Fri Jul 23 14:40:58 CDT 2010
On Fri, Jul 23, 2010 at 2:06 PM, Lutz Maibaum <email@example.com>wrote:
> On Fri, Jul 23, 2010 at 11:54 AM, Keith Goodman <firstname.lastname@example.org>
> > On Fri, Jul 23, 2010 at 11:39 AM, Lutz Maibaum <email@example.com>
> >> To be compatible with the (at least to me!) standard use of k-means, I
> >> think both code and doc should use the sum of squared distances as the
> >> cost function in the optimization, and also as the return value.
> > What about the thresh (threshold) input parameter? If the sum of
> > squares were used then the user would have to adjust the threshold for
> > the number of data points.
> That's true, but personally I don't find that much of a problem. Using
> an absolute threshold one needs to have some intuition about the
> magnitude of the cost function based on the type and amount of data.
> Alternatively, one could use a relative improvement as the convergence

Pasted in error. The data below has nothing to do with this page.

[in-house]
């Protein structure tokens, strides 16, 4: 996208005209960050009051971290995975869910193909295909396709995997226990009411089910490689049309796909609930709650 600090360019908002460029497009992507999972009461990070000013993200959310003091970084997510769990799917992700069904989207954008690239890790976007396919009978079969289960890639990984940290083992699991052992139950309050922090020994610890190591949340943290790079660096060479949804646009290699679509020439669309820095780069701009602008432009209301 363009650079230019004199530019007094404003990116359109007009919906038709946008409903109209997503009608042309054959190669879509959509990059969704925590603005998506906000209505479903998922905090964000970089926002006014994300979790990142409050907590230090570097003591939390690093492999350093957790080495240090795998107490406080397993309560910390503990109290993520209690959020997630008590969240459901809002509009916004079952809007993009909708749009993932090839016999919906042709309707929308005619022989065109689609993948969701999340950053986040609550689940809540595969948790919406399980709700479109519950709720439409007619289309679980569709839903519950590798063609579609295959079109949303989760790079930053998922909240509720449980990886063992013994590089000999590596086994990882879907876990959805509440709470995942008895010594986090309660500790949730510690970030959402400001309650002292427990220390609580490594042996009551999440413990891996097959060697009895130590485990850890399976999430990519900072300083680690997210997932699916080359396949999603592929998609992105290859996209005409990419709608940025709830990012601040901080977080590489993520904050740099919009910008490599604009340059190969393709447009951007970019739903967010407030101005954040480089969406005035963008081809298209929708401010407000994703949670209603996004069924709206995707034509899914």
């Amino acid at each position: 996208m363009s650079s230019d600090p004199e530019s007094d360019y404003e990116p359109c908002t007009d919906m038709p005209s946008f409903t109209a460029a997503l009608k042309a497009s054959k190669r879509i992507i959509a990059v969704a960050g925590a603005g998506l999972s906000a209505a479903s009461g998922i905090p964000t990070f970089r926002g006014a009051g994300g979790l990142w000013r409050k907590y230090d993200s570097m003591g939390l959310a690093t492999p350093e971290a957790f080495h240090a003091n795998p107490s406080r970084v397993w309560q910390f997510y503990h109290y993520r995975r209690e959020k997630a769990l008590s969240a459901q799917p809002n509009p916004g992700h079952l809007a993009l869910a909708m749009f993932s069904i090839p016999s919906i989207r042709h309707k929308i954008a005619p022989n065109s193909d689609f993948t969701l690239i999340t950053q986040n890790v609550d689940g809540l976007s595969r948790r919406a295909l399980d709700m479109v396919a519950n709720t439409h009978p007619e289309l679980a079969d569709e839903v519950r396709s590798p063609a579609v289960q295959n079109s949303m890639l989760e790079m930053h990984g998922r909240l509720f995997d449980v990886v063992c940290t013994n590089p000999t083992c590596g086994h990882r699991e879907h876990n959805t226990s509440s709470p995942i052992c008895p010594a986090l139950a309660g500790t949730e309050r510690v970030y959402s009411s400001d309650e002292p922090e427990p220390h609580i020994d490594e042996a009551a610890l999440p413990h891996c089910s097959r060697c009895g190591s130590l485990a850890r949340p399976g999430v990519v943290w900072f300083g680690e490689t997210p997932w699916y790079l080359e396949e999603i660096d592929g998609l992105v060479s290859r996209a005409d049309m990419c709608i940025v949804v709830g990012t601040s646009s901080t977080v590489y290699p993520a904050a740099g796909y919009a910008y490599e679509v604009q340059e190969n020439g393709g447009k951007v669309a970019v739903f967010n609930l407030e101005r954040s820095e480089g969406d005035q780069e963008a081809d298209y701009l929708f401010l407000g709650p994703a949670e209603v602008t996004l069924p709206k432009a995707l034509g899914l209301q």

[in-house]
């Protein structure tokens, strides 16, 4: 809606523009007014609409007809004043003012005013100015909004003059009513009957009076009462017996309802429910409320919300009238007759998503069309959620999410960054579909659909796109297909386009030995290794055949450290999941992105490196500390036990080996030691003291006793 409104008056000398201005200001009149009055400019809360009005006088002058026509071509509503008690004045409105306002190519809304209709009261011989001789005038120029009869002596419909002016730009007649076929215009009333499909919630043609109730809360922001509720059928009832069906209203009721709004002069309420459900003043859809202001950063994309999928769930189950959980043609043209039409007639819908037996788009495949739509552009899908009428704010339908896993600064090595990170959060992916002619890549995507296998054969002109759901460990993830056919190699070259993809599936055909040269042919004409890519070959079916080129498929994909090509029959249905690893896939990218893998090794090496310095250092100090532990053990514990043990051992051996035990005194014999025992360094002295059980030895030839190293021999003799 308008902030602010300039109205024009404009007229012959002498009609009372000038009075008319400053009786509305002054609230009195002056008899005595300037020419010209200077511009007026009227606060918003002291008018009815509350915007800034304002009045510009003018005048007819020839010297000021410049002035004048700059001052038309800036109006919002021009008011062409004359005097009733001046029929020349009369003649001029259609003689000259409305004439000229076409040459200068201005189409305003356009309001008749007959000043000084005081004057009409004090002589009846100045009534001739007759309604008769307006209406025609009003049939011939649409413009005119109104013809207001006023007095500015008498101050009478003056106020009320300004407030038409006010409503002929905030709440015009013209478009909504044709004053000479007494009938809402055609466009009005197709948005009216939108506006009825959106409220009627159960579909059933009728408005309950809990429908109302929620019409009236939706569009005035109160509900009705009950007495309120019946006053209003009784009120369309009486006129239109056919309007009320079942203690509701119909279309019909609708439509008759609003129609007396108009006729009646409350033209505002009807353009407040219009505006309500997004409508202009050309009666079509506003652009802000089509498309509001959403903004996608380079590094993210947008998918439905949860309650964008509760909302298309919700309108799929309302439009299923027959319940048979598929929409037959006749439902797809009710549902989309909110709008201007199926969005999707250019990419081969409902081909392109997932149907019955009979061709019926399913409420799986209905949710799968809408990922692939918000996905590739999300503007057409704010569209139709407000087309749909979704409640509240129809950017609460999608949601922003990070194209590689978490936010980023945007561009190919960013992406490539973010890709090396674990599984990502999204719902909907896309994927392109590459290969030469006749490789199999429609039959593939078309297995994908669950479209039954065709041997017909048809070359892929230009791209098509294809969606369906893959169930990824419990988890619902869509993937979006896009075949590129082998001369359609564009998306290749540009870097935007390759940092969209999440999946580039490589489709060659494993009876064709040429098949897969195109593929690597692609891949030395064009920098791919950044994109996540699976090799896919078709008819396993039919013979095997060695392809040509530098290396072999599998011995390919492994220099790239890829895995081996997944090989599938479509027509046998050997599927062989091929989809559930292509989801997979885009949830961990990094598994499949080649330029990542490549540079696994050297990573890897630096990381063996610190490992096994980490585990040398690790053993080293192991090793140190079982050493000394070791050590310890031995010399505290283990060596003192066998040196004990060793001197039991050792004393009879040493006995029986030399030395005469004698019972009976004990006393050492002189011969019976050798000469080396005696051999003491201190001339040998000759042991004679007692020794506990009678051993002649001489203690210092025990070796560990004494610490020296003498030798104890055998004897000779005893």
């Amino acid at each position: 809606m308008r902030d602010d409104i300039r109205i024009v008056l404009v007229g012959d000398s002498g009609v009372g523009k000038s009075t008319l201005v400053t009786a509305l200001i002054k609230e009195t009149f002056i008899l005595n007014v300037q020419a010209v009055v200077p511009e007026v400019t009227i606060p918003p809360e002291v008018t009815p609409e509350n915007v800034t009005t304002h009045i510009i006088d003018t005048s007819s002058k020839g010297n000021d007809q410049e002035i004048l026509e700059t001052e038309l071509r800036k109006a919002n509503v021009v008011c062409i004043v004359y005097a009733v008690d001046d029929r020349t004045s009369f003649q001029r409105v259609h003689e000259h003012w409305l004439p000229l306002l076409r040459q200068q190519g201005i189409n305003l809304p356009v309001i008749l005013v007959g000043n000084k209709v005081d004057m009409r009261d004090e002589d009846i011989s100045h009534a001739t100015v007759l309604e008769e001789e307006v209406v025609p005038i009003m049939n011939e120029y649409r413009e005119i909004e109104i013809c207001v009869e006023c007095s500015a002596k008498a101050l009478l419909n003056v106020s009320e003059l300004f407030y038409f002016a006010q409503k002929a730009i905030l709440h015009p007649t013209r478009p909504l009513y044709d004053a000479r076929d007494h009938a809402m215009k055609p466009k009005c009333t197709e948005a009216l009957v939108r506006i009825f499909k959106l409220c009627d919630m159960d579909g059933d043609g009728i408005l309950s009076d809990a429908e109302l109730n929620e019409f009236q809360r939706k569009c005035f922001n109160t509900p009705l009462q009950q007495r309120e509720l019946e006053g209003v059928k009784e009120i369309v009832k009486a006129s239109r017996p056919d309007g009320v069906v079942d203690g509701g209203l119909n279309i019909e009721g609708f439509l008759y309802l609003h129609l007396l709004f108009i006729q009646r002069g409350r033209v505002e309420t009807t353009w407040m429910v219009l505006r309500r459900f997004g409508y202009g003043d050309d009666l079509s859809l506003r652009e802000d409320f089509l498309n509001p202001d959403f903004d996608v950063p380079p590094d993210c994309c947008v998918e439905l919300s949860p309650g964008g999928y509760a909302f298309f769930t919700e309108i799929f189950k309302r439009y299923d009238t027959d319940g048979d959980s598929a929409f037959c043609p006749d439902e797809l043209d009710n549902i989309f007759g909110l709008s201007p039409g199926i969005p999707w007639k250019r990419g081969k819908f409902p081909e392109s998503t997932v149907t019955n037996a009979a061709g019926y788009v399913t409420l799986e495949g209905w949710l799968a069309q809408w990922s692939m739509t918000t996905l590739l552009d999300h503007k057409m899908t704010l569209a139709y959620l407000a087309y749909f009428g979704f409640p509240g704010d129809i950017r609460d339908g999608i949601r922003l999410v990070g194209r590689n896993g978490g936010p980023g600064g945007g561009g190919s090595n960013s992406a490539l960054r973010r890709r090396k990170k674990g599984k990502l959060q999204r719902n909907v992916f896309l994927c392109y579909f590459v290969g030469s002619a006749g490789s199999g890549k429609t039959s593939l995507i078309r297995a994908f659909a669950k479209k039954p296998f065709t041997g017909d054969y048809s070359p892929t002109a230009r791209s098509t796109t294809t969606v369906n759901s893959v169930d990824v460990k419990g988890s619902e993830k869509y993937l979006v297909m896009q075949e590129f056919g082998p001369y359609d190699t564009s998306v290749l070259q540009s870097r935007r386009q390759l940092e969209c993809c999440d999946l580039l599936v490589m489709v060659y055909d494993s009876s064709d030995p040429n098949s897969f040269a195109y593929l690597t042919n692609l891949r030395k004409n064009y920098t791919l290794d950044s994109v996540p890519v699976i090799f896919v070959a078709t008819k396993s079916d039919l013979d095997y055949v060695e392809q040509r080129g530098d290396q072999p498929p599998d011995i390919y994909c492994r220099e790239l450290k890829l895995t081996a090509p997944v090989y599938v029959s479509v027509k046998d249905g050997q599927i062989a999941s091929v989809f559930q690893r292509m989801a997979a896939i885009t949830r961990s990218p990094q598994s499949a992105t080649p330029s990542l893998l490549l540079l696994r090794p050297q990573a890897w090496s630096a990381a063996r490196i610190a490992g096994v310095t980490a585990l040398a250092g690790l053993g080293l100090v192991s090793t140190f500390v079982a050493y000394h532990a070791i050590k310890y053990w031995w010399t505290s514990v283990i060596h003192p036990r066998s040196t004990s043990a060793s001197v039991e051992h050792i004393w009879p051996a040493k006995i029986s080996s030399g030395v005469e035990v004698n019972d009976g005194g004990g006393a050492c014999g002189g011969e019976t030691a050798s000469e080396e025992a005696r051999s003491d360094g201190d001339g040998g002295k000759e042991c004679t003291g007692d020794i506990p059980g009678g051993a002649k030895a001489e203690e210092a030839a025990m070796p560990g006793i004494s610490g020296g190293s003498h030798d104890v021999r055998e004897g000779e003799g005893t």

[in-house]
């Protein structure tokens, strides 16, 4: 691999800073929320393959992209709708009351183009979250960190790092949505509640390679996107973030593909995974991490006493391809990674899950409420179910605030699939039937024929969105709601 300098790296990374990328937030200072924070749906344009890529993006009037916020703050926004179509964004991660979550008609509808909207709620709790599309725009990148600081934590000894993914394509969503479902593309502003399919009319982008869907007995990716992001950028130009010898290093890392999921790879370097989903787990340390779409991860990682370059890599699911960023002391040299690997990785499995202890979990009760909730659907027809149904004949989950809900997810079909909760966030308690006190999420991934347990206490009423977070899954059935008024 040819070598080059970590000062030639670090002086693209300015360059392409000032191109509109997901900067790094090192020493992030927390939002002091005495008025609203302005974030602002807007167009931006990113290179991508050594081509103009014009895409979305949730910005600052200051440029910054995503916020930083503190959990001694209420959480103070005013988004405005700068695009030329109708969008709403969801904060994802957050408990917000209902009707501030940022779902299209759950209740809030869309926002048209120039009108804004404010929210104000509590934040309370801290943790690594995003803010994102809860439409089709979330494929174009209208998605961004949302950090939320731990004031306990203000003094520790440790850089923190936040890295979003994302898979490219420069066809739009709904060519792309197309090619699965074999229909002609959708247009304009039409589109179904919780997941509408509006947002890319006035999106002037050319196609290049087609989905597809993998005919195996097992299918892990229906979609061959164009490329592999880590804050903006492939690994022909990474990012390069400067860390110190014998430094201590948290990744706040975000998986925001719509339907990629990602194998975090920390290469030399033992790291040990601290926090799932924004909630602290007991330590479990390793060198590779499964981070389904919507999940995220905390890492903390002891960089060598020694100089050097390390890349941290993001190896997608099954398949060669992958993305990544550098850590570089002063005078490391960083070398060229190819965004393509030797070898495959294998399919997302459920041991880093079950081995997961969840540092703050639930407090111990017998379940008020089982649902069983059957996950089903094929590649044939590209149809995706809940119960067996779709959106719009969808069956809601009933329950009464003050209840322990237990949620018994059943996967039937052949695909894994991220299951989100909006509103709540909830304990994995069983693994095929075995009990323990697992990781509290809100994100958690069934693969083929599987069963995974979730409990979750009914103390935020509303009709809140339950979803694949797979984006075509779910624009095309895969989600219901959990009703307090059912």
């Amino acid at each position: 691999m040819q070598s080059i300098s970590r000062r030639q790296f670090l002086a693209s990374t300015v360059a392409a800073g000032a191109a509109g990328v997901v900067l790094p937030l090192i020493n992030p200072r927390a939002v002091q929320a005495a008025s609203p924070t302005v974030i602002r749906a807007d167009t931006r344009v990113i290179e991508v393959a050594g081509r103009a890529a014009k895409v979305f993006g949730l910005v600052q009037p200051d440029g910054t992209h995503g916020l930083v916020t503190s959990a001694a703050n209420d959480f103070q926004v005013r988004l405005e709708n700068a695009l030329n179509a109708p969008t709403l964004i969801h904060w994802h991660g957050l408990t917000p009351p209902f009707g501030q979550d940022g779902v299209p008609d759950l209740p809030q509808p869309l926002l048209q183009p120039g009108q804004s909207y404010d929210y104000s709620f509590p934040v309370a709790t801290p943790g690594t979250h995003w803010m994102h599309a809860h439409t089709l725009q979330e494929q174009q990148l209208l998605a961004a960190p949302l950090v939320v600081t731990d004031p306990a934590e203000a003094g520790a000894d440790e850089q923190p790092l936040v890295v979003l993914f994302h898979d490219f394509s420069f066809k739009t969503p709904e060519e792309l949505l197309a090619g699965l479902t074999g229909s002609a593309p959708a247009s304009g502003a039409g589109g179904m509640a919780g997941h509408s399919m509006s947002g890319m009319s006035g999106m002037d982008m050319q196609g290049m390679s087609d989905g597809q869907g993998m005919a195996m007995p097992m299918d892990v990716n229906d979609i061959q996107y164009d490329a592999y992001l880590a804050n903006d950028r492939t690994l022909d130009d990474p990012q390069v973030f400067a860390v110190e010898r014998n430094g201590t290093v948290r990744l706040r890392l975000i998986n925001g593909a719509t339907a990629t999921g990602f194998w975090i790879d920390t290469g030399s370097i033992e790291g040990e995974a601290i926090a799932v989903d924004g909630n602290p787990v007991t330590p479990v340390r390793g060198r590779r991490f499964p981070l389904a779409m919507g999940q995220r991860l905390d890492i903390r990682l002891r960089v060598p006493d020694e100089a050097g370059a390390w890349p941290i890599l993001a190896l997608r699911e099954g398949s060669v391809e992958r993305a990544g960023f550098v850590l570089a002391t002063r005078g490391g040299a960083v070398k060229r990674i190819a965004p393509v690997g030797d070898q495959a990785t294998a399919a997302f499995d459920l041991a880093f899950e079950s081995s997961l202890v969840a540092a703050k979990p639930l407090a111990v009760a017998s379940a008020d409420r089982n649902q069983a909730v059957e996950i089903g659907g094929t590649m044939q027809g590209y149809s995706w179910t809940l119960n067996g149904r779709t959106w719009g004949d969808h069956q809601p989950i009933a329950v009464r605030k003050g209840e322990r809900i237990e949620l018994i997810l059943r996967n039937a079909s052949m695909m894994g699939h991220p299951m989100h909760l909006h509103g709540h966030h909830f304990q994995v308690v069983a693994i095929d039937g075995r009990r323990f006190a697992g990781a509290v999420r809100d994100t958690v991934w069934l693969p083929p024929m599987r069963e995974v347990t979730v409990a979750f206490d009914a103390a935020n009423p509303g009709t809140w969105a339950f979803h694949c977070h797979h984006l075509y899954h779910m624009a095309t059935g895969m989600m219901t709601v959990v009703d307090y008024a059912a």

> criterion, for example (something like "if
> (old_cost-new_cost)/old_cost < threshhold then converged"), which may
> be suitable for a larger variety of clustering problems.
> -- Lutz
However, we wouldn't want to change the characteristic behavior of kmeans...
Personally, I never liked using tolerances and thresholds for stopping
which is why I like the C Clustering library's approach of iterating until
no more reassignments (or max iterations). Although, I can't remember how
handles the edge case of assignments getting passed back and forth between
Just to be clear, the C Clustering library's implementation of kmeans is
different from SciPy's implementation. While I am certainly no expert in
which approach is better than another, I can say that I have used it before
and it has
worked very nicely for me and my uses.
P.S. - As a complete side-note, while I am in this nostalgic fervor, a
particularly clever use
of kmeans/kmedians that I came up with was to 'snap' similar grids to a
common grid without requiring
one to predefine that grid.
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